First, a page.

He took that deal, but… but… he still got called up before finals, costing him to lose a year of college credit; and then, after a few months in radar training, the program was disbanded and he got shipped off to infantry training.
While he was frustrated about losing out on the radar program, it turned out to be one of those bullets he dodged, saying, “I was ticked off about it at the time, but if I stayed in radar repair I would have been dead a long time ago. The equipment wasn’t properly shielded and all the radar repairmen ended up dying of cancer.”
But it wasn’t long till Paul was dodging literal bullets. His Division, the 106th, was newly created and, lacking combat experience, was sent to what was thought to be a quiet part of the Siegfried Line, along the border of Belgium and Germany. The Nazis had other plans – they’d learned where the green troops were stationed and figured that would be a good spot to launch an offensive. In an article he wrote for the “Ex-POW Bulletin,” Paul describes the morning “all hell broke loose” as he awakened in the early morning in the farmhouse where he was billeted:
“’Screaming Meemies’ were whistling overhead, shells exploding all around. The house shook, the windows rattled. I was certain the very next shell would come through the wall and explode in our bedroom. I snatched my trousers and tried to put them on but for the life of me I could not get my legs into the openings. I threw them aside, jumped into my boots, grabbed my overcoat, helmet and rifle and raced for the bunker. I fought the first battle without trousers. If I had been captured then, the Germans would have caught me not only with my pants down but with no pants on at all.”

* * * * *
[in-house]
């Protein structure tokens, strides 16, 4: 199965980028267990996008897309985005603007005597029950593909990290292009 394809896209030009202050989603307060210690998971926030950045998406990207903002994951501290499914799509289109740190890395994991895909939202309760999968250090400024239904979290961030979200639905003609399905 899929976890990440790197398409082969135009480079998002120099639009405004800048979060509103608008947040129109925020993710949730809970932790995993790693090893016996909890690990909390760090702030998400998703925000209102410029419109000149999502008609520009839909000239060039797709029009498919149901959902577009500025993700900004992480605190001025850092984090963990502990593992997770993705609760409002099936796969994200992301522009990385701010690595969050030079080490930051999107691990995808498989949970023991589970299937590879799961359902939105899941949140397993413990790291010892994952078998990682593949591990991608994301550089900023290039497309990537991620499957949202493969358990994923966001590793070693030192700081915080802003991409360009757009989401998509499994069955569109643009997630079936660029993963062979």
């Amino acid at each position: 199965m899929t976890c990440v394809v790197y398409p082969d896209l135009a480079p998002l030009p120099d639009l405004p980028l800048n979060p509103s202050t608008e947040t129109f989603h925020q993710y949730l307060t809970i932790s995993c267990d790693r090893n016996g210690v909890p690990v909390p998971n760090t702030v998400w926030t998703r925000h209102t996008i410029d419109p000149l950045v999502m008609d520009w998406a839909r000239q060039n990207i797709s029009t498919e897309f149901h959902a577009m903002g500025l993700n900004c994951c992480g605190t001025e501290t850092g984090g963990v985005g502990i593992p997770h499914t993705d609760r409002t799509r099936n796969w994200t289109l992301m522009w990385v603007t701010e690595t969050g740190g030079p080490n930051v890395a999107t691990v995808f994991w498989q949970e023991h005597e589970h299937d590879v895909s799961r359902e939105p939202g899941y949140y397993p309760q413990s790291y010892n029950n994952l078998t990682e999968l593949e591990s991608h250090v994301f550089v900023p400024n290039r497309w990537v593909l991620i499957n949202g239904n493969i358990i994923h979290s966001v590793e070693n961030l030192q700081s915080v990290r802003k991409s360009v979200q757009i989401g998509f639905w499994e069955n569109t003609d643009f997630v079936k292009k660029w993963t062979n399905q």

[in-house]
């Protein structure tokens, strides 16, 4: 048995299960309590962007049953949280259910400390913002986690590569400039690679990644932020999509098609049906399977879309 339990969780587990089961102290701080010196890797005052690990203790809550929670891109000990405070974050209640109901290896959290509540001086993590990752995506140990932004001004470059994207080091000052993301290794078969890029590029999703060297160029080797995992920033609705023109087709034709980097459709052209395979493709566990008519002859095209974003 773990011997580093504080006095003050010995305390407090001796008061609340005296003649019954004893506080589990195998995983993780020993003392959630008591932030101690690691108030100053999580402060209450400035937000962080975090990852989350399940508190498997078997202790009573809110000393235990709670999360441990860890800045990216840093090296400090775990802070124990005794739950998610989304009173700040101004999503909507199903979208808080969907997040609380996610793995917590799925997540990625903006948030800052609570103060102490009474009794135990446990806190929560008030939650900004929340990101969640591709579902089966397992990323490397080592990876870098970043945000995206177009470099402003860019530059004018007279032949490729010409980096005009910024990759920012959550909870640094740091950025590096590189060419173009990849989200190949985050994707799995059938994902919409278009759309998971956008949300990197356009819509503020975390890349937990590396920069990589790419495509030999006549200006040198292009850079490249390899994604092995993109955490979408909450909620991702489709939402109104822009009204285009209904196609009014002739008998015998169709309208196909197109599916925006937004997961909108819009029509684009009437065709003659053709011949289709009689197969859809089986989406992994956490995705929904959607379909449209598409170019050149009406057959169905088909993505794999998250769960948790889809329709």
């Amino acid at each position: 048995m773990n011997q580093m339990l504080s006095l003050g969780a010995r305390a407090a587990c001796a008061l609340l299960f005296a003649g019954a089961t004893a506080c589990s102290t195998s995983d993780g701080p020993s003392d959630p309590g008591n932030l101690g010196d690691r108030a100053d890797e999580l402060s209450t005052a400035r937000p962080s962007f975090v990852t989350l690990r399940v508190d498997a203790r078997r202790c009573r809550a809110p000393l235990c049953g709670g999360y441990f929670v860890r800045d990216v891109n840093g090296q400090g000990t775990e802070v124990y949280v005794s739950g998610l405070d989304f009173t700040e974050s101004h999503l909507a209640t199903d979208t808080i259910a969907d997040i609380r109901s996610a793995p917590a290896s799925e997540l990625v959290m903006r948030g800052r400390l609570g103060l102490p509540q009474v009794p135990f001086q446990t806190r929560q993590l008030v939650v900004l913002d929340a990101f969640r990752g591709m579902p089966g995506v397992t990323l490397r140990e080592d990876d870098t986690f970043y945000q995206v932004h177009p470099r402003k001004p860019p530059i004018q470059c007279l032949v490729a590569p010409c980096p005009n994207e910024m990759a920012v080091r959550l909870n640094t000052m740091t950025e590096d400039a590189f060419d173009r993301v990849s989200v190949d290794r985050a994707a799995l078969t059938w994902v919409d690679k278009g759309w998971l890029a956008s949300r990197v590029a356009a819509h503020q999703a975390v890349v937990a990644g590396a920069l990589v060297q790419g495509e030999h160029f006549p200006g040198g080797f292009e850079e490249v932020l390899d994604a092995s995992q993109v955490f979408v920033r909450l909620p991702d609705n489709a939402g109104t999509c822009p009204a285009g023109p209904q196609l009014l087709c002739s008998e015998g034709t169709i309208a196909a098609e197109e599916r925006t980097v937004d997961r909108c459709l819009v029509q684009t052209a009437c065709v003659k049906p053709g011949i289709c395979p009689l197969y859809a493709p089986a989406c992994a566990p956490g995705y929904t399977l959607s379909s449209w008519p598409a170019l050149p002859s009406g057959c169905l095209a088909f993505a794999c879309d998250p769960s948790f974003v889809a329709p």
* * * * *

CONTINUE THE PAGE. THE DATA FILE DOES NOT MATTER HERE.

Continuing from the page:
The American troops managed to hold off the first German assault and Paul managed to retrieve his pants and finish dressing. Then came the second assault. Again, the Americans held. Eventually, though, a mortar shell hit their ammunitions store and, deprived of that ammo, the Americans were ordered to evacuate and try to make it to the American line. Paul sprinted away, jumped into an armored car while bullets flew around him, and they took off… or tried to. They’d barely begun their getaway when they encountered a roadblock and, surrounded, were forced to surrender.
That evening, after being herded into a makeshift prison, a fellow soldier pointed to the pants Paul had struggled with hours before. They now sported fresh bullet holes. Running to the armored car, Paul had indeed dodged bullets.
The men eventually joined thousands of others at a massive prison camp, Stalag 11A in Germany. After months of confinement, Paul got the chance to be out in the countryside as part of a work team tasked with railroad repairs. From the flames and explosions, he was able to figure out that they were working very near the front lines. Paul and a fellow American named Carlton were able to slip away from their guards into the countryside and hide overnight. Paul wrote about what transpired the next morning, as they moved toward the front:
“Now came the scary time. I was wearing a German field jacket and a Serbian barracks cap. Carlton wore a French overcoat. As we approached a jeep full of soldiers we worried whether they would welcome us or shoot and ask later. We needn’t have worried. They thought we were the sorriest looking soldiers they’d ever seen and they drove us to the company mess.”
Paul was soon sent back to the States, arriving in time for his 20th birthday. Although he’d lost his scholarship and a year of college credit, the GI Bill came through for him and he got a Bachelor’s degree in Philosophy from the University of Chicago, then went to Purdue for an Engineering degree.